What if you’re doing what you love, and you’re already good at it, but you don’t know how to improve ? Avoid stagnation by digging deeper into your favorite activity. Find ways to go out of your comfort zone. Ask for help and feedback even in areas where you feel you are at your best. For example, if you enjoy doing forms, ask your instructor to work with you on finer details.
Play around with timing and emphasis. Enter or at least attend a tournament to see how other martial artists practice forms and see what you can learn from them. Seek out master classes, seminars, and clinics in your area. If you want some fun and relaxation while you practice consider taking a martial arts holiday.
Alternatively, you can also work on your training from the comfort of your own home by joining an online martial arts training. As you won’t even have to step foot outside, there’s simply no excuse not to keep up your practice !
Think about your long-term goals and then break it down into small milestones. Do you want to be able to do fifty push-ups in one set, but right now you can only do ten ? Don’t burn yourself out on day one trying to do all fifty. You may injure yourself or simply become discouraged that you can’t reach your goal immediately.
Slow down. Scale back. Try adding five extra push-ups per week, and over time you’ll build up the strength and stamina you need to meet your goal.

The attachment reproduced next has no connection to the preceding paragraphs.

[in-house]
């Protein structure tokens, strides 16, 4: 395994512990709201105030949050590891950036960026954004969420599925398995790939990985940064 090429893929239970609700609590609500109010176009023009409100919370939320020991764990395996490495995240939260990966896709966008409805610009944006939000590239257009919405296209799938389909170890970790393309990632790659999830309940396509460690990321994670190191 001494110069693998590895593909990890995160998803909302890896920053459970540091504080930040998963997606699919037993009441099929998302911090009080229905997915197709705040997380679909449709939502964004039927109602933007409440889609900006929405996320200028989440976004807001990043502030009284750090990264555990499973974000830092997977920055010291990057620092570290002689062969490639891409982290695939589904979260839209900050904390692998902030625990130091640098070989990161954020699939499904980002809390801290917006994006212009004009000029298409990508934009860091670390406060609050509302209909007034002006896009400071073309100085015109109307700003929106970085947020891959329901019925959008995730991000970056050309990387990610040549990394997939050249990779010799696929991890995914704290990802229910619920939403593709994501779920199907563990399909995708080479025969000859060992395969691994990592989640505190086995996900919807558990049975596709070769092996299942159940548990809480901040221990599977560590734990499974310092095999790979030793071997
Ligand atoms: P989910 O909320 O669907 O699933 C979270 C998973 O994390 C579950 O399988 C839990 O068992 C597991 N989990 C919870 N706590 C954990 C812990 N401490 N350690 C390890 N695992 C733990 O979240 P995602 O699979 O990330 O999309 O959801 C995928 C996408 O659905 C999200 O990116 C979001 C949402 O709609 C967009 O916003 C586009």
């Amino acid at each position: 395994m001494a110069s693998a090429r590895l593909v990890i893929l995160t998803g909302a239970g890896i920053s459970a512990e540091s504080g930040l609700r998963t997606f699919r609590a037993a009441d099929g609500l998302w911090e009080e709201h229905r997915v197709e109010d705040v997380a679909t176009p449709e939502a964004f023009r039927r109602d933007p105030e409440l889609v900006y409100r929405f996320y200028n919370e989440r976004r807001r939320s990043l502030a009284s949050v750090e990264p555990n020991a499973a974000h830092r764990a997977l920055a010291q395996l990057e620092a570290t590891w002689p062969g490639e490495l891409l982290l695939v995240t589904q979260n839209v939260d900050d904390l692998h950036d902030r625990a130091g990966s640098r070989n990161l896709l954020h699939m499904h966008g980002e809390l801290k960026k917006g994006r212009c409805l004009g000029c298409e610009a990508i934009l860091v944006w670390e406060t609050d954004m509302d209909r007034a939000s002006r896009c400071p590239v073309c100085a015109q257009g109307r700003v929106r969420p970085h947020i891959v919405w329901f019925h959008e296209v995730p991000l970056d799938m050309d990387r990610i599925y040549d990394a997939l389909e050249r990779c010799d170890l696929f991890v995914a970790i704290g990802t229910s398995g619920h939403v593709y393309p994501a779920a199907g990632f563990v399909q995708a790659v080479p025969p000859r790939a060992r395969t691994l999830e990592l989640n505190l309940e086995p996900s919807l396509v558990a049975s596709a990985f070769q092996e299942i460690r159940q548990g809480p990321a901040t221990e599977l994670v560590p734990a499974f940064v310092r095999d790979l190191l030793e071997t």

Maybe you have transferred schools and need to relearn the particular forms or self-defense techniques practiced at your new school. I have seen this happen with black belts and higher-ranking color belts who have transferred to my dojang. For example, a fellow black belt practiced Taeguk taekwondo forms at her old dojang, but now she needs to learn the Palgwe forms that we practice.
Rather than trying to learn everything at once, which will likely feel overwhelming, start with one technique or one form. Ask an instructor or another black belt for help. Watch videos online. Move on to the next technique when you are able to perform the first one without any guidance or prompts.
Sometimes you have to do things in martial arts that you don’t enjoy as much but you still have to do due to coutume, class schedules, and keeping your practice well-rounded. Martial arts may be the hardest thing you do, but it shouldn’t feel like drudgery. Think about what you don’t enjoy as much in class or what you dread doing, and try to figure out why you avoid it. Perhaps you don’t like it because you’re not very skilled ( yet ), you don’t do it very often, you find it stressful, or you simply find it boring.
Challenge yourself. Find the “fun” in something that has simply felt like work. It’s easy to get better at something you enjoy and you’re naturally good at doing. Just think of how it will feel when you make improvements in an area where you have continuously struggled.
Leveraging your strengths can help you develop skills in areas where you struggle. For example, if sparring is particularly challenging, be mindful of other times when you use blocks or strikes such as in forms or self-defense. Make them as sharp and powerful as you would in a faster-paced sparring match. Ask your instructor to incorporate quick reaction drills into classes. Attend extra sparring classes, and if you are a black belt or higher ranking, attend lower ranking sparring classes and offer to coach or referee. Teaching a skill can help you make vast improvements in your own practice.